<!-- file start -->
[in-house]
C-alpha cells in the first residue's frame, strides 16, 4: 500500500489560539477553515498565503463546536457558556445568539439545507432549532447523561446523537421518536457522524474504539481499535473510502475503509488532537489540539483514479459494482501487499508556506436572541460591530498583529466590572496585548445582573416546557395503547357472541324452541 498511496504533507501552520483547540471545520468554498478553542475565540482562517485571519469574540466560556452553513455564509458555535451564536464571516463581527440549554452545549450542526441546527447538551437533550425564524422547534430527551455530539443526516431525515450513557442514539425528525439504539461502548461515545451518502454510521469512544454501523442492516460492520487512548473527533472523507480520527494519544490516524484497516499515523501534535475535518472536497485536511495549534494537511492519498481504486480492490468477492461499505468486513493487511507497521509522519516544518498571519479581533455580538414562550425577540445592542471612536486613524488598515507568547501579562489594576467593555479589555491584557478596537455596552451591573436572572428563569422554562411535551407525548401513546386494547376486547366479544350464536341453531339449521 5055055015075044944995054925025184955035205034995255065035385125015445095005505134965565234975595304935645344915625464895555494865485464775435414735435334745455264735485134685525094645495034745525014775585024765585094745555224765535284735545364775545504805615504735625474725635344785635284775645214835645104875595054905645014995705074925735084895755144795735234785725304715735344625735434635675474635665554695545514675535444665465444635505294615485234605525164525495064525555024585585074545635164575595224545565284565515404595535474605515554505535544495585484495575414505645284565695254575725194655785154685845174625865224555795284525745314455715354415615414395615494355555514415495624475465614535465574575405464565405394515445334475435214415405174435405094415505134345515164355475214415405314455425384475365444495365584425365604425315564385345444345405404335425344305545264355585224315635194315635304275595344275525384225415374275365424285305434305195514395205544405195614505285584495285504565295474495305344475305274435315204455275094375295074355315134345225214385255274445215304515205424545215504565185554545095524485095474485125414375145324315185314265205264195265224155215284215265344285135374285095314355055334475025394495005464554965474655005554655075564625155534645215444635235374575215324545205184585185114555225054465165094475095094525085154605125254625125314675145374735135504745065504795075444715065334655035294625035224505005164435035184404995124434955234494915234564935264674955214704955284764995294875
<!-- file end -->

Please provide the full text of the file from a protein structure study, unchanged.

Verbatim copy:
[in-house]
C-alpha cells in the first residue's frame, strides 16, 4: 500500500489560539477553515498565503463546536457558556445568539439545507432549532447523561446523537421518536457522524474504539481499535473510502475503509488532537489540539483514479459494482501487499508556506436572541460591530498583529466590572496585548445582573416546557395503547357472541324452541 498511496504533507501552520483547540471545520468554498478553542475565540482562517485571519469574540466560556452553513455564509458555535451564536464571516463581527440549554452545549450542526441546527447538551437533550425564524422547534430527551455530539443526516431525515450513557442514539425528525439504539461502548461515545451518502454510521469512544454501523442492516460492520487512548473527533472523507480520527494519544490516524484497516499515523501534535475535518472536497485536511495549534494537511492519498481504486480492490468477492461499505468486513493487511507497521509522519516544518498571519479581533455580538414562550425577540445592542471612536486613524488598515507568547501579562489594576467593555479589555491584557478596537455596552451591573436572572428563569422554562411535551407525548401513546386494547376486547366479544350464536341453531339449521 5055055015075044944995054925025184955035205034995255065035385125015445095005505134965565234975595304935645344915625464895555494865485464775435414735435334745455264735485134685525094645495034745525014775585024765585094745555224765535284735545364775545504805615504735625474725635344785635284775645214835645104875595054905645014995705074925735084895755144795735234785725304715735344625735434635675474635665554695545514675535444665465444635505294615485234605525164525495064525555024585585074545635164575595224545565284565515404595535474605515554505535544495585484495575414505645284565695254575725194655785154685845174625865224555795284525745314455715354415615414395615494355555514415495624475465614535465574575405464565405394515445334475435214415405174435405094415505134345515164355475214415405314455425384475365444495365584425365604425315564385345444345405404335425344305545264355585224315635194315635304275595344275525384225415374275365424285305434305195514395205544405195614505285584495285504565295474495305344475305274435315204455275094375295074355315134345225214385255274445215304515205424545215504565185554545095524485095474485125414375145324315185314265205264195265224155215284215265344285135374285095314355055334475025394495005464554965474655005554655075564625155534645215444635235374575215324545205184585185114555225054465165094475095094525085154605125254625125314675145374735135504745065504795075444715065334655035294625035224505005164435035184404995124434955234494915234564935264674955214704955284764995294875